A Winters Tale: A compromising position

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Compromise can be difficult to reach, but oftentimes it’s the best solution.

It is defined as an agreement or a settlement of a dispute that is reached by each side making concessions.

History is filled with important compromises, not the least of which took place in 1787.

The so-called Great Compromise set up the dual system of Congressional representation we have today.

It mandated that the number of House Members be proportional to a state’s population, while fixing the number of Senators at two per state.

This compromise between the big and small states in the writing of our Constitution wasn’t easy to reach, (and it passed by just one vote), but it helped forge a great nation.

Though it pales in comparison to the work of our founding fathers, a great compromise was reached over the summer here in Winters.

It is  the ballot measure known as Measure A, to be voted upon Nov. 3.

It’s not the same Keep Winters Winters Initiative, nor was it part of the future as envisioned by the City Council.

Rather, like my half electric, half gas Toyota Highlander, it’s a hybrid.

And it would not have been created had both sides not made concessions.

The supporters of the original measure had one thing in mind–giving voters the final say in any development outside City Limits, including land in the so-called Sphere of Influence.

The City had maintained that the Sphere was integral to its plans for the future.  

And to be fair, plenty of ordinary citizens also felt that the Sphere should in fact be subject to development, as indicated in our current General Plan.

With the Council painfully silent on the matter, believing the Brown Act forbade them from talking, KWW gathered more than enough signatures to qualify for the ballot, a remarkable feat during the early days of the lockdown.

When the City Attorney advised the Council that it could not place the matter before voters until 2022, citizens who signed the petitions, and paid for the campaign, were furious.  

Two hundred people attended the now legendary firehouse meeting.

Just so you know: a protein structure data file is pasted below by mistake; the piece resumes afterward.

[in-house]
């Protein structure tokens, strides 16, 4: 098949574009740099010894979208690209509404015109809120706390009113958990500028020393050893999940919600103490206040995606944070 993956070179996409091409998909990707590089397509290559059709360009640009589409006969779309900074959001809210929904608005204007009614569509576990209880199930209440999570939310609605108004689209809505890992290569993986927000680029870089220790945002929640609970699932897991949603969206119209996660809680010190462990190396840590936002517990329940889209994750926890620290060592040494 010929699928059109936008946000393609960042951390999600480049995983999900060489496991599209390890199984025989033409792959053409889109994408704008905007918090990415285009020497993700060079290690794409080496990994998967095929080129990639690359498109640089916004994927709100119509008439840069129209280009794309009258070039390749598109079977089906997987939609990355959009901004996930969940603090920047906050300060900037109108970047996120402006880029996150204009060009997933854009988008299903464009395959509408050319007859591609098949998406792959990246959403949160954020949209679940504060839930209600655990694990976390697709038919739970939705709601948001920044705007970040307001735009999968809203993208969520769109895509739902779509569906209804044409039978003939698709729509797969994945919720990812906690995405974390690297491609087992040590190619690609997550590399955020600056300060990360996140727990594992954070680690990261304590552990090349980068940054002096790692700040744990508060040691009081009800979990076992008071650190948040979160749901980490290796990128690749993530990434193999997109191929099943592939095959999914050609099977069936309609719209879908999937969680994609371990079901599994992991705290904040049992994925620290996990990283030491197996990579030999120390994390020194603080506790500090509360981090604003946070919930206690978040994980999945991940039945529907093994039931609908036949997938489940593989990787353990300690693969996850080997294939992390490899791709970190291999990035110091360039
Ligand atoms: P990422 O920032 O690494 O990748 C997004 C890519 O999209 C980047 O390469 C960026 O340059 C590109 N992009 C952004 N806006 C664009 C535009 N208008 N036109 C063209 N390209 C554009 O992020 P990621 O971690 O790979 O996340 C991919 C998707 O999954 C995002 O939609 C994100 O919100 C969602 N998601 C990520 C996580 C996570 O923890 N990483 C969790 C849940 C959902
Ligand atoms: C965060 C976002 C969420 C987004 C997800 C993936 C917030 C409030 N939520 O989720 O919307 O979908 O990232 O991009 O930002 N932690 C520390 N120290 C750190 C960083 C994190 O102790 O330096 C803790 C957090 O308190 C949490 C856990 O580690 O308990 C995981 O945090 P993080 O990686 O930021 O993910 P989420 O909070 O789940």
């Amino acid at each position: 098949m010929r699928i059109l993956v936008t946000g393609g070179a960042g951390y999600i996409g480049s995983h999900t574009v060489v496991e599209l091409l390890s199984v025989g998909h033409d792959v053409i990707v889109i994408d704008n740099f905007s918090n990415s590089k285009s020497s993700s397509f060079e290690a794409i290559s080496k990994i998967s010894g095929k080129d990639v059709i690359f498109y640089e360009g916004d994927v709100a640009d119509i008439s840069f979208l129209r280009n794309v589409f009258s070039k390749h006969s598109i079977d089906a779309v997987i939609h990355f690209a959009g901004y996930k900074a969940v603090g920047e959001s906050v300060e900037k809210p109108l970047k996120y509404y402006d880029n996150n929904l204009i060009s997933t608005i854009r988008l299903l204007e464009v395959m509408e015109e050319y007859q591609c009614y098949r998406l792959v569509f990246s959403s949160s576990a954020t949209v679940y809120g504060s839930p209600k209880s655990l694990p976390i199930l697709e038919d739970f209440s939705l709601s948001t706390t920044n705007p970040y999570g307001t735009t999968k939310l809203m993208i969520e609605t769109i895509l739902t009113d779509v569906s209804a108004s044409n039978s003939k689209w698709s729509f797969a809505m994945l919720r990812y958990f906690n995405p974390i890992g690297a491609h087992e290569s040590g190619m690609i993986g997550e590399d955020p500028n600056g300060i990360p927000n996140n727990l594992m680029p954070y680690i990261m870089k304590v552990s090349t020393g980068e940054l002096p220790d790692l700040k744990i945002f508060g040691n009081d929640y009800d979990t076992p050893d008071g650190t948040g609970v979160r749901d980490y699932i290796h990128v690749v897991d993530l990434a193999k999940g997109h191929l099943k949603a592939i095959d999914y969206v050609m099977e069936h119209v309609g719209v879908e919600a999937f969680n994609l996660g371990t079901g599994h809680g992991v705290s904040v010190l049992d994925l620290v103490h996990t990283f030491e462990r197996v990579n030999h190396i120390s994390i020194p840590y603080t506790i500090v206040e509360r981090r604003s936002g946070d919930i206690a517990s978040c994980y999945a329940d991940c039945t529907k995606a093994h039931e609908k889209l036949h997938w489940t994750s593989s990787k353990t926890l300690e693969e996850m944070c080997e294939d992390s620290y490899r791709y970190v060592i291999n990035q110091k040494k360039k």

The Council was confronted, listened, then argued its position, and things got a little tense.

But in the end, Mayor Wade Cowan made the move which broke the stalemate.

KWW agreed to meet with the Mayor and Councilman Neu seeking a compromise, in exchange for allowing voters to vote this year.

After three meetings the settlement was reached, a more comprehensive, jointly sponsored Initiative, which was approved unanimously for the ballot by the entire Council.

It will cost the voters nothing, except that some of them are in for a few years of hard work.

That’s because, if passed, a panel of community members will team up with two Council Members and two members of the Planning Commission to devise a Specific Plan for the entire North Area.

Recall that barely two years ago the former City Manager suggested to the current landowner (a Fresno developer) that he should submit a Specific Plan for the area, a little like asking the wolf to design the chicken coop.

Measure A makes the community largely responsible for the size and scope of future subdivisions, a daunting task. 

And once complete, nothing happens unless a majority of voters approve the Plan at a future election.

And then, much to the relief of KWW’s critics, the City Limit line will be moved to include the Sphere of Influence.

Compromise is an important part of everyday life.  It’s a difficult art to master, but most of the time, it’s well worth the sacrifice.

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